Coal drew hundreds of immigrants to Black Diamond in the early 1900s—three young Italians, victims of a 1910 mine explosion, are buried in the town cemetery. The mining industry might make a comeback in the area after decades of dormancy. (Barry Wong/Seattle Times)

Coal drew hundreds of immigrants to Black Diamond in the early 1900s—three young Italians, victims of a 1910 mine explosion, are buried in the town cemetery. The mining industry might make a comeback in the area after decades of dormancy. (Barry Wong/Seattle Times)

BLACK DIAMOND — Their addresses may be the same, but they really are two communities—one old, one new—in and around this historic Southeast King County town.

The coal industry built Black Diamond a century ago. It was a bustling mining town with colonies of Welshmen, Italians, Slavs, and Finns—and a population three times larger than today.

But oil replaced coal in most of America’s furnaces, and Black Diamond already had begun fading by the 1930s. Today its best known export is bread from the bakery. The hills around town produce only a pittance of coal.

Even so, the mineral’s imprint on Black Diamond is everywhere. A mountain of slag and a coal car by the highway mark the entrance to town.

A stone in the cemetery tells, in Italian, of three men who died in a 1910 mine explosion. Many of Black Diamond’s homes are old coal-company houses, built before World War I.

And, among Black Diamond’s 1,200 residents, a good number of miners still fondly remember the old days. (more…)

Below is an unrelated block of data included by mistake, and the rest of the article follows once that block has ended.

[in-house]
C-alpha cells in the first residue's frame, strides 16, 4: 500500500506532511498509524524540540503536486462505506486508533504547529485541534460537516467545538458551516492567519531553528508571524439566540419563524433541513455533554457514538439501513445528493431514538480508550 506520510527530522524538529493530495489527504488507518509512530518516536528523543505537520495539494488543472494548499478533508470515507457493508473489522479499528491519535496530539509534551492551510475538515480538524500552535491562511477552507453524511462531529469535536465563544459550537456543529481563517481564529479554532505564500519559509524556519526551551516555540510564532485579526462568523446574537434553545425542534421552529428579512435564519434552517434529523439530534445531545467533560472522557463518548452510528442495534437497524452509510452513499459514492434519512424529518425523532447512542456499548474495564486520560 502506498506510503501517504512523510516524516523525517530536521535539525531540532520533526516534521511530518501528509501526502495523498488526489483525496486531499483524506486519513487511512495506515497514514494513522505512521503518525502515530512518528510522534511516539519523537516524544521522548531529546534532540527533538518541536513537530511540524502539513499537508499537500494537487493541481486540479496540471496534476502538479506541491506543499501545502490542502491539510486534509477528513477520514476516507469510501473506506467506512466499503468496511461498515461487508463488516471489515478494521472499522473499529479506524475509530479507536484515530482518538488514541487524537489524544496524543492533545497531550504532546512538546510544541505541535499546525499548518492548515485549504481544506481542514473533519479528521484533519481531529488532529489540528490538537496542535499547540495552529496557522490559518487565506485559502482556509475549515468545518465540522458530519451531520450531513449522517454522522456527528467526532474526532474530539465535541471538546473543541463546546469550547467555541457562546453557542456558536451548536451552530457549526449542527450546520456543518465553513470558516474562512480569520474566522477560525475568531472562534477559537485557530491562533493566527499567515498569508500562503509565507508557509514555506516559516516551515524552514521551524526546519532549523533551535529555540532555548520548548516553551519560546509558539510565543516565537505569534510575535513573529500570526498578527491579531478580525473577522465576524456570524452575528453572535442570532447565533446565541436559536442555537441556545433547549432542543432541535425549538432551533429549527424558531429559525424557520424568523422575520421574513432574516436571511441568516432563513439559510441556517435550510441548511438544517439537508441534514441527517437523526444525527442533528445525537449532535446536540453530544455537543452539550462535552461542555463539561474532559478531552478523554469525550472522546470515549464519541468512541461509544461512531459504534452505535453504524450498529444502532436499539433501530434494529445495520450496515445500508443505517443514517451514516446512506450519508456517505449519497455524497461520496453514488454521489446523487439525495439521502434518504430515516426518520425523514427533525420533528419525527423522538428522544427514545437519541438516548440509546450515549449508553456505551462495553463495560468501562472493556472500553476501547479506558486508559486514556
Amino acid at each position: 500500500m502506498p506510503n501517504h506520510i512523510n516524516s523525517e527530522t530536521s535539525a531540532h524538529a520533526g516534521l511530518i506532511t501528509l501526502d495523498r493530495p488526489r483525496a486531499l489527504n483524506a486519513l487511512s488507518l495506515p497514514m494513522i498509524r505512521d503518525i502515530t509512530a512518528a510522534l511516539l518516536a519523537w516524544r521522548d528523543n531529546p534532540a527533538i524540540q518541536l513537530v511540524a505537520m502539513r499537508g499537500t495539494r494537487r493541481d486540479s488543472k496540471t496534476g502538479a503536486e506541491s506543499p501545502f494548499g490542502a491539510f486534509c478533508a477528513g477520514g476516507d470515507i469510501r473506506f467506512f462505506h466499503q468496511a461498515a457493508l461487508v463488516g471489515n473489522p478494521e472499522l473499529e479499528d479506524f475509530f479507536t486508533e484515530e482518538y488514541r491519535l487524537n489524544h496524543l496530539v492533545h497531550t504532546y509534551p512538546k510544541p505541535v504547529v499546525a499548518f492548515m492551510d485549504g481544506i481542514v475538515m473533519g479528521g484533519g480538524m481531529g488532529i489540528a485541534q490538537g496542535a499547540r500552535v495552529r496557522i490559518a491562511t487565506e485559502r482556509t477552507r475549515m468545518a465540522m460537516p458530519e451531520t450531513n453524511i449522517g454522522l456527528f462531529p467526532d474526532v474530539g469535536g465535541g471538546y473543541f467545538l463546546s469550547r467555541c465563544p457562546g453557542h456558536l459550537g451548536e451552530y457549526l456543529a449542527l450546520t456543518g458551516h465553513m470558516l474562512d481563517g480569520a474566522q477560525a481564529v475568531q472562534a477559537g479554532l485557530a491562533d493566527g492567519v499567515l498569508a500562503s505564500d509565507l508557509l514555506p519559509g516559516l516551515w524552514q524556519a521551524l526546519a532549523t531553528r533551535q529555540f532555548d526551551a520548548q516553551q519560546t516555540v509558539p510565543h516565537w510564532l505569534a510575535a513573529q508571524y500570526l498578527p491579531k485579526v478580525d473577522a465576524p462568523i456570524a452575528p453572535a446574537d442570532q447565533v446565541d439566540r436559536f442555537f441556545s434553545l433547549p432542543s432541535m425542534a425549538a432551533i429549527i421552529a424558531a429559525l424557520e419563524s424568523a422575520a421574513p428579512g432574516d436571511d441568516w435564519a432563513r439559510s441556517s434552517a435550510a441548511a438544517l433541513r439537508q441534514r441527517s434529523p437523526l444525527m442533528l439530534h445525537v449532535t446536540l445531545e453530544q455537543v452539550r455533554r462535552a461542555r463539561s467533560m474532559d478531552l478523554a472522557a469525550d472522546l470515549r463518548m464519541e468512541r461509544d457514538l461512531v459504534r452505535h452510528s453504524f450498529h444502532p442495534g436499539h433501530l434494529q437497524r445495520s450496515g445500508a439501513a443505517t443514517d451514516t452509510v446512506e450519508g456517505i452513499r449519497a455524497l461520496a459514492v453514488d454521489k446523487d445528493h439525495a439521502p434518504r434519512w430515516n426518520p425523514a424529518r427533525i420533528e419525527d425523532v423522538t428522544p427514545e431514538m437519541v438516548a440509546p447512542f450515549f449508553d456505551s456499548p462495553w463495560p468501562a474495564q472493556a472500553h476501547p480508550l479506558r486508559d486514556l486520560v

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Originally published in the Enumclaw Eagle, August 31, 1988

Annual picnic source of stories of coal, men

By Gordon Koestler

Retired miners John Streepy (left) and George Savicke shared a tale or two. (Eagle photo by Gordon Koestler.)

Retired miners John Streepy (left) and George Savicke shared a tale or two. (Eagle photo by Gordon Koestler.)

Deep within the spine of the Cascade Mountains, on either side of the summit, lie still-large coal reserves. Over the past 100 or so years, men like John Costanich, John Streepy, and George Savicke, supported by women like Mary Mihelich, have pulled the black diamonds out of mines near places like Wilkeson, Palmer, Roslyn, Carbonado, Cle Elum and, yes, Black Diamond.

Saturday, such men and women met to celebrate and remember that lifestyle at the annual Miners’ Picnic, conducted at a private park at the base of the Green River Gorge. Such luminaries as former U.S. Sen. Slade Gordon, now campaigning to return to the Senate, and Renton area state Rep. Mike Patrick thought enough of the Miners’ Picnic to attend the afternoon gathering, and King County Executive Tim Hill, 8th District Congressman Rod Chandler, and 31st District Rep. Ernie Crane were scheduled to put in appearances as well. (more…)

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Originally published in The Seattle Times, June 1, 1983

The King County Housing Authority tract in the center of this 1946 photo has disappeared and the configurations of many streets have since changed. But Black Diamond remains a rural town surrounded by wooded terrain which attracts many people as a place to live.

The King County Housing Authority tract in the center of this 1946 photo has disappeared and the configurations of many streets have since changed. But Black Diamond remains a rural town surrounded by wooded terrain which attracts many people as a place to live.

By Herb Belanger

“This city has to have businesses, industry or something,” says Black Diamond’s Vivian Bainton. “We can’t have just residences.”

That’s why she and members of the city’s small business community and owners of commercial property were scheduled to meet today on “what they have in mind and where they want to go,” she said. (more…)